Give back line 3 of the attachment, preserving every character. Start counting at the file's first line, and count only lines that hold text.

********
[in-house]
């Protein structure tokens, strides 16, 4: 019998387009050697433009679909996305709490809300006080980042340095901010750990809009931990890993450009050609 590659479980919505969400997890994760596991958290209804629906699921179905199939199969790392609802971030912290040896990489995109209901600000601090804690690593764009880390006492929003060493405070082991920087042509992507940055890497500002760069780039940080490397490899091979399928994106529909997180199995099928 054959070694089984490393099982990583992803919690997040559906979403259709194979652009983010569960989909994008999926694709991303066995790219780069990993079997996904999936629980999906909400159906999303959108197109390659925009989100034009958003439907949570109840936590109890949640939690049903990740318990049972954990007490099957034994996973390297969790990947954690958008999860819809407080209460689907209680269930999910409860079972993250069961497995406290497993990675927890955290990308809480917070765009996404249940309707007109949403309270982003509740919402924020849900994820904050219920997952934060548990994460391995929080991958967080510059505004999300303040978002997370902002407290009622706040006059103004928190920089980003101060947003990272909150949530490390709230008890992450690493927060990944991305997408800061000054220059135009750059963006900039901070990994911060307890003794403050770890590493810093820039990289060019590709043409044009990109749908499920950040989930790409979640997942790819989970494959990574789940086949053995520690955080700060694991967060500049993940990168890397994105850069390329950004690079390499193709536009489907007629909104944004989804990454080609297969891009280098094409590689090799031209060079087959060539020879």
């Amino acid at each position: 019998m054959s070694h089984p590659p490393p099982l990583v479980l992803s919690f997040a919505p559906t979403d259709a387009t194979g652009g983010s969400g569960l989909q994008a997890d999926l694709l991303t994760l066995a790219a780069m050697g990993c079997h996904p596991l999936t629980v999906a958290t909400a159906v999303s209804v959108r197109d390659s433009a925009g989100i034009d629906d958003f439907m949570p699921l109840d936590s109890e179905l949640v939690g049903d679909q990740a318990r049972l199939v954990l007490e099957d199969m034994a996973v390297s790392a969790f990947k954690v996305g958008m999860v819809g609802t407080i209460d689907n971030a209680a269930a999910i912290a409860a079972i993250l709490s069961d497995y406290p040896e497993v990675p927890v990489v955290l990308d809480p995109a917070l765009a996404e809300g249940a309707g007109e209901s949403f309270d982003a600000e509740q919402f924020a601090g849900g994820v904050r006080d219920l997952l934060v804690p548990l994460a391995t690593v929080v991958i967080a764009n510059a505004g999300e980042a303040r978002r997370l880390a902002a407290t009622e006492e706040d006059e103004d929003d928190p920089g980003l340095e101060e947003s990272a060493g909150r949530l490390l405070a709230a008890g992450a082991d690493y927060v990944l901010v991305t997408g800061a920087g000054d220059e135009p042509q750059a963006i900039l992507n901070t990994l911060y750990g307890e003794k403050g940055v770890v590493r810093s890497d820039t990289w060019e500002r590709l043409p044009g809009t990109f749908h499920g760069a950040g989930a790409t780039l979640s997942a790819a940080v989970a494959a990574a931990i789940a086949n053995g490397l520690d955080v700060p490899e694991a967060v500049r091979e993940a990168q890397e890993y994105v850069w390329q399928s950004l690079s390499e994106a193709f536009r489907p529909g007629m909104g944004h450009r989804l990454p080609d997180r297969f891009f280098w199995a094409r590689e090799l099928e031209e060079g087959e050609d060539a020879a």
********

């Amino acid at each position: 019998m054959s070694h089984p590659p490393p099982l990583v479980l992803s919690f997040a919505p559906t979403d259709a387009t194979g652009g983010s969400g569960l989909q994008a997890d999926l694709l991303t994760l066995a790219a780069m050697g990993c079997h996904p596991l999936t629980v999906a958290t909400a159906v999303s209804v959108r197109d390659s433009a925009g989100i034009d629906d958003f439907m949570p699921l109840d936590s109890e179905l949640v939690g049903d679909q990740a318990r049972l199939v954990l007490e099957d199969m034994a996973v390297s790392a969790f990947k954690v996305g958008m999860v819809g609802t407080i209460d689907n971030a209680a269930a999910i912290a409860a079972i993250l709490s069961d497995y406290p040896e497993v990675p927890v990489v955290l990308d809480p995109a917070l765009a996404e809300g249940a309707g007109e209901s949403f309270d982003a600000e509740q919402f924020a601090g849900g994820v904050r006080d219920l997952l934060v804690p548990l994460a391995t690593v929080v991958i967080a764009n510059a505004g999300e980042a303040r978002r997370l880390a902002a407290t009622e006492e706040d006059e103004d929003d928190p920089g980003l340095e101060e947003s990272a060493g909150r949530l490390l405070a709230a008890g992450a082991d690493y927060v990944l901010v991305t997408g800061a920087g000054d220059e135009p042509q750059a963006i900039l992507n901070t990994l911060y750990g307890e003794k403050g940055v770890v590493r810093s890497d820039t990289w060019e500002r590709l043409p044009g809009t990109f749908h499920g760069a950040g989930a790409t780039l979640s997942a790819a940080v989970a494959a990574a931990i789940a086949n053995g490397l520690d955080v700060p490899e694991a967060v500049r091979e993940a990168q890397e890993y994105v850069w390329q399928s950004l690079s390499e994106a193709f536009r489907p529909g007629m909104g944004h450009r989804l990454p080609d997180r297969f891009f280098w199995a094409r590689e090799l099928e031209e060079g087959e050609d060539a020879a």